The Medieval period is usually perceived as a time in Europe during which the greater part of the continent was in decline. In many aspects of Medieval society, the quality of life was inferior as...
 A door decorated with a Christmas wreath

Mistletoe, Holly, and Yuletide Cheer: Weaving Natural Elements into Ancient Christmas Customs

It is estimated 2 billion people celebrate Christmas each year. Although the popular holiday is linked to Christianity and the birth of Jesus Christ, people all over the world, Christians or not,...
Roman fresco with banquet scene from the Casa dei Casti Amanti

Savoring the Danger: ‘Sugar of Lead’ Was Used to Flavor Roman Food and Wine with Toxic Consequences

How far did ancient people go to enhance the flavor of their food and drinks? Would they consume toxic substances if it made things a little more appetizing? The Romans did, by adding a sweet version...
Rock art in central Northumberland, northern England. (Author provided)

What Neolithic Rock Art Can Tell Us About the Way Our Ancestors Lived 6,000 Years Ago

The British and Irish countryside is often celebrated for its wealth of unique places of heritage, significance and interest. But not many people know that this heritage includes thousands of ancient...

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Human Origins

Photo of Zecharia Sitchin (left)(CC0)Akkadian cylinder seal dating to circa 2300 BC depicting the deities Inanna, Utu, and Enki, three members of the Anunnaki.(right)
In a previous 2-part article (1), the authors wrote about the faulty associations of the Sumerian deities known as the Anunnaki as they are portrayed in the books, television series, and other media, which promotes Ancient Astronaut Theory (hereafter “A.A.T.”).

Ancient Technology

Roman glass (not the legendary flexible glass). Landesmuseum Württemberg, Stuttgart.
Imagine a glass you can bend and then watch it return to its original form. A glass that you drop but it doesn’t break. Stories say that an ancient Roman glassmaker had the technology to create a flexible glass, ‘vitrium flexile’, but a certain emperor decided the invention should not be.

Opinion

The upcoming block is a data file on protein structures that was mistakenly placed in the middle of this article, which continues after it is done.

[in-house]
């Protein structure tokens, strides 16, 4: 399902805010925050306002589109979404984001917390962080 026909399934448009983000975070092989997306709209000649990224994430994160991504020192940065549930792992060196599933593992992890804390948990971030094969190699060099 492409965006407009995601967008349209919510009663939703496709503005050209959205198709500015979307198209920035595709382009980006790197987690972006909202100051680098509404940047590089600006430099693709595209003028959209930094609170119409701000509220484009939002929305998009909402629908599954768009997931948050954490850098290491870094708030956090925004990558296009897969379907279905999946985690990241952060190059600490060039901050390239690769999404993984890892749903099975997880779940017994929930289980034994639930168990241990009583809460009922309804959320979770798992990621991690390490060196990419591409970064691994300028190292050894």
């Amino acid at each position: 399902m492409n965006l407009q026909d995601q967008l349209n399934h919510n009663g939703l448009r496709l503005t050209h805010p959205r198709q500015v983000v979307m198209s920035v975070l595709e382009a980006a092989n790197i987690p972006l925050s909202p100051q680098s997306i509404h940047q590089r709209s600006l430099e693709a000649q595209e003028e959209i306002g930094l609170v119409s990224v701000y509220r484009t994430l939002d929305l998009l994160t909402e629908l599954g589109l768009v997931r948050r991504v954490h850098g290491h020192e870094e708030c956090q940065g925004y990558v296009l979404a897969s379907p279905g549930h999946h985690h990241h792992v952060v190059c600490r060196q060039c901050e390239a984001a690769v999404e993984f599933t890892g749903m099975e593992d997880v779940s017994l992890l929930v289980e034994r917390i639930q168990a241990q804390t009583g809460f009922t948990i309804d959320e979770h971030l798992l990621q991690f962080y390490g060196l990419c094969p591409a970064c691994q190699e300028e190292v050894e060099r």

Hopewell mounds from the Mound City Group in Ohio. Representative image
During the Early Woodland Period (1000—200 BC), the Adena people constructed extensive burial mounds and earthworks throughout the Ohio Valley in Ohio, Indiana, Pennsylvania, Kentucky, and West Virginia. Many of the skeletal remains found in these mounds by early antiquarians and 20th-Century archaeologists were of powerfully-built individuals reaching between 6.5 and eight feet in height (198 cm – 244 cm).

Our Mission

At Ancient Origins, we believe that one of the most important fields of knowledge we can pursue as human beings is our beginnings. And while some people may seem content with the story as it stands, our view is that there exists countless mysteries, scientific anomalies and surprising artifacts that have yet to be discovered and explained.

The goal of Ancient Origins is to highlight recent archaeological discoveries, peer-reviewed academic research and evidence, as well as offering alternative viewpoints and explanations of science, archaeology, mythology, religion and history around the globe.

We’re the only Pop Archaeology site combining scientific research with out-of-the-box perspectives.

By bringing together top experts and authors, this archaeology website explores lost civilizations, examines sacred writings, tours ancient places, investigates ancient discoveries and questions mysterious happenings. Our open community is dedicated to digging into the origins of our species on planet earth, and question wherever the discoveries might take us. We seek to retell the story of our beginnings. 

Ancient Image Galleries

View from the Castle Gate (Burgtor). (Public Domain)
Door surrounded by roots of Tetrameles nudiflora in the Khmer temple of Ta Phrom, Angkor temple complex, located today in Cambodia. (CC BY-SA 3.0)
Cable car in the Xihai (West Sea) Grand Canyon (CC BY-SA 4.0)